Wednesday, August 17, 2005

Semantic Information Hiding: Mary thinks Joe is intelligent, but how smart is she? Perhaps I am not smart enough to be called truly intelligent.=0110

The English language contains a lot of redundancy. If one chooses to convey some information X, there exists a collection of sentences {L1,...,Ln} that could express X. For example, replacing words with their synonyms is one such simple operation that doesnt not alter meaning. Consider a sentence L* that contains a word W', which has synonyms {W1,...,Wk}; then the replacement of W' with Wi, where W \in [1,k], does not alter the meaning X. Now for an example.

The statement "Tombone is smart" is semantically equivalent (up to a threshold) to "Tombone is intelligent." Imagine that I write a program called Propaganda to fetch thousands of random blogs (which will inevitably contain the words "smart" and "intelligent") and concatenate them into one gigantic blog. Inside this gigantic blog, everytime I encounter the word "smart" or "intelligent" I am free to replace one with the other or keep the original word. I perform my swaps whenever I see them necessary, and repost the blog on the web. I also write another program called InterpretBlog, which simply reads in this gigantic blog (which looks like a bunch of text that normal people would write on a daily basis such as rants, love stories, debates, etc). While reading in the gigantic blog, the InterpretBlog program writes another file. When InterpretBlog encounters the word "intelligent" it writes a 0, and when it encounters the word "smart" it writes a 1. This new file that InterpretBlog writes can be anything we desire such as an executable program, an image, a hidden message, or a Dickens novel (given that the number of "intelligent"s plus the number of "smart"s is large enough).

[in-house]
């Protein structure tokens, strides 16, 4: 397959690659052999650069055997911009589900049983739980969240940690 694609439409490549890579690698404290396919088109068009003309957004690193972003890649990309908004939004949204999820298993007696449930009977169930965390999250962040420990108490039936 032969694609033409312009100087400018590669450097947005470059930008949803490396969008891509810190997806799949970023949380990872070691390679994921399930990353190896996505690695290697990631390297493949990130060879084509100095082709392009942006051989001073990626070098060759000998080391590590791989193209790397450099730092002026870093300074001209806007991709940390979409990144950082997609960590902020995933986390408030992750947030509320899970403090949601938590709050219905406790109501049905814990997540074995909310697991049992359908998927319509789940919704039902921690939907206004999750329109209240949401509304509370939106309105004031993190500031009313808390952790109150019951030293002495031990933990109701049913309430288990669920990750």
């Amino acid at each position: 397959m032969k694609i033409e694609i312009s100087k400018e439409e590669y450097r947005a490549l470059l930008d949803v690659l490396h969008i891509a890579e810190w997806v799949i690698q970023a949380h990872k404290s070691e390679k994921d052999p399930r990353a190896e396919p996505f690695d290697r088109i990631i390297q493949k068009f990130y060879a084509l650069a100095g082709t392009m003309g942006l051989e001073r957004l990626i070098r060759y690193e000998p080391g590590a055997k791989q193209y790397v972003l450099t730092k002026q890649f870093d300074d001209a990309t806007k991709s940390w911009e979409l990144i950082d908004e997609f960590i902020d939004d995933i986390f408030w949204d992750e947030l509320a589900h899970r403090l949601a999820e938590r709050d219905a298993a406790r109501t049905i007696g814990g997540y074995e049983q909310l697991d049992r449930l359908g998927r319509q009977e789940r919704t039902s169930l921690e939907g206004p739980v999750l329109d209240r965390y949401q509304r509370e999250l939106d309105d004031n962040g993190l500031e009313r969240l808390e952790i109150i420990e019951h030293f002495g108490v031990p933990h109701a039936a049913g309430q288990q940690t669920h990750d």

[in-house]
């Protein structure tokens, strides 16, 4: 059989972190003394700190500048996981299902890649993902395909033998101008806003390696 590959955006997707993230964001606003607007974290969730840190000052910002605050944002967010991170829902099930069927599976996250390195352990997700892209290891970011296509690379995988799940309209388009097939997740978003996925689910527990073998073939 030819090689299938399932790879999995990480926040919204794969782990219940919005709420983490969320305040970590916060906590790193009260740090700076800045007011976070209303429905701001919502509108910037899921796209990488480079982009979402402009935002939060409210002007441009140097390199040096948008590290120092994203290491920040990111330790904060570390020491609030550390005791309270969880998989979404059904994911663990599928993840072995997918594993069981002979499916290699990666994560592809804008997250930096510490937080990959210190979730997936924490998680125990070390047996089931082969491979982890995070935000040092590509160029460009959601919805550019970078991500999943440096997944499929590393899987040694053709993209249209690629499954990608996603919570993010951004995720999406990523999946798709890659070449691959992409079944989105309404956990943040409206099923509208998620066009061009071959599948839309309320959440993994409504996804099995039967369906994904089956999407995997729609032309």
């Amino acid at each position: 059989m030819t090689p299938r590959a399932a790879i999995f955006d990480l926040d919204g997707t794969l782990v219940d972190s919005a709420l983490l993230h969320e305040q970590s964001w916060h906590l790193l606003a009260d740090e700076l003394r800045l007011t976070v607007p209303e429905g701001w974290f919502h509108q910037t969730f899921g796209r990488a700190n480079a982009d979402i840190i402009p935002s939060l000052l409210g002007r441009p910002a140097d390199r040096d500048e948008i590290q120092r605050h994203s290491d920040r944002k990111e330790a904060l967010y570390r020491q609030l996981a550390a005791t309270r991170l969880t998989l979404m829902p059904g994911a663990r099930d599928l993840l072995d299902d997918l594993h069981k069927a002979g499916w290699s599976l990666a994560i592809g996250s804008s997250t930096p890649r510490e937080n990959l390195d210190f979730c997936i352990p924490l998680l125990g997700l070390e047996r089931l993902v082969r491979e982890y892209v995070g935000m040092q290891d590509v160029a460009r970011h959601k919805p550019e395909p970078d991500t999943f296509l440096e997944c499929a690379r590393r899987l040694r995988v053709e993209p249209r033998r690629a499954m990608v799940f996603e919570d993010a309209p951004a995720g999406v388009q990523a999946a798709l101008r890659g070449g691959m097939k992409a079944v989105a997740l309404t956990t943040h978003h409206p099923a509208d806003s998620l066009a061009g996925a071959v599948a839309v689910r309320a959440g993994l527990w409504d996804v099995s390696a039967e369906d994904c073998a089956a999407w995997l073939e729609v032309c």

The point is that two hosts can communicate via hidden messages embedded into blogs.

An hour later:
After a bit of googling, I found that the scientific term which most accurately captures the essence of my idea is "Lexical Steganography." I found the following webpage on Lexical Steganography very helpful.

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